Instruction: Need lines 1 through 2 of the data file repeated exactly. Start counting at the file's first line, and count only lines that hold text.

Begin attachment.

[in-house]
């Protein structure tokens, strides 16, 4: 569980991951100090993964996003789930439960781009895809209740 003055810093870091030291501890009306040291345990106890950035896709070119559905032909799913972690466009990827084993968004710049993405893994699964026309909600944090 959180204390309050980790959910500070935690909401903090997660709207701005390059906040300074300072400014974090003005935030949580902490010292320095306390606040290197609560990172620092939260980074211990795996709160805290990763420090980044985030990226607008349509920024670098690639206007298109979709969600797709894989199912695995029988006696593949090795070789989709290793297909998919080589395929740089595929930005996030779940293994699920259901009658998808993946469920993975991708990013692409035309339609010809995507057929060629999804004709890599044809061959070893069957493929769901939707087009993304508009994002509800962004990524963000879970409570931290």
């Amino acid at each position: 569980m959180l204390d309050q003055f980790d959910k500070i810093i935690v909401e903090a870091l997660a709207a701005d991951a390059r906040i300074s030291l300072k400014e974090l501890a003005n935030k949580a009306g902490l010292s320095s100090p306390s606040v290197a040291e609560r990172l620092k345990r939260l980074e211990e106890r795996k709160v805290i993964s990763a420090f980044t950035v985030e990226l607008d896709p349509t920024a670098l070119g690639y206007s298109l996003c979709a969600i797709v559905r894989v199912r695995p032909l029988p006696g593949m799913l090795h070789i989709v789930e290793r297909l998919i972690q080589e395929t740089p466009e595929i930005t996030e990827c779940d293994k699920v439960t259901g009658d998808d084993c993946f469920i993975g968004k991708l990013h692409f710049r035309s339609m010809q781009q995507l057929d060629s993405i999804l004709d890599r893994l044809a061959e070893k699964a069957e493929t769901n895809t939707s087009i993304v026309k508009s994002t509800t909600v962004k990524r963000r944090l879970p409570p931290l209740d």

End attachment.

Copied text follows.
[in-house]
């Protein structure tokens, strides 16, 4: 569980991951100090993964996003789930439960781009895809209740 003055810093870091030291501890009306040291345990106890950035896709070119559905032909799913972690466009990827084993968004710049993405893994699964026309909600944090 959180204390309050980790959910500070935690909401903090997660709207701005390059906040300074300072400014974090003005935030949580902490010292320095306390606040290197609560990172620092939260980074211990795996709160805290990763420090980044985030990226607008349509920024670098690639206007298109979709969600797709894989199912695995029988006696593949090795070789989709290793297909998919080589395929740089595929930005996030779940293994699920259901009658998808993946469920993975991708990013692409035309339609010809995507057929060629999804004709890599044809061959070893069957493929769901939707087009993304508009994002509800962004990524963000879970409570931290």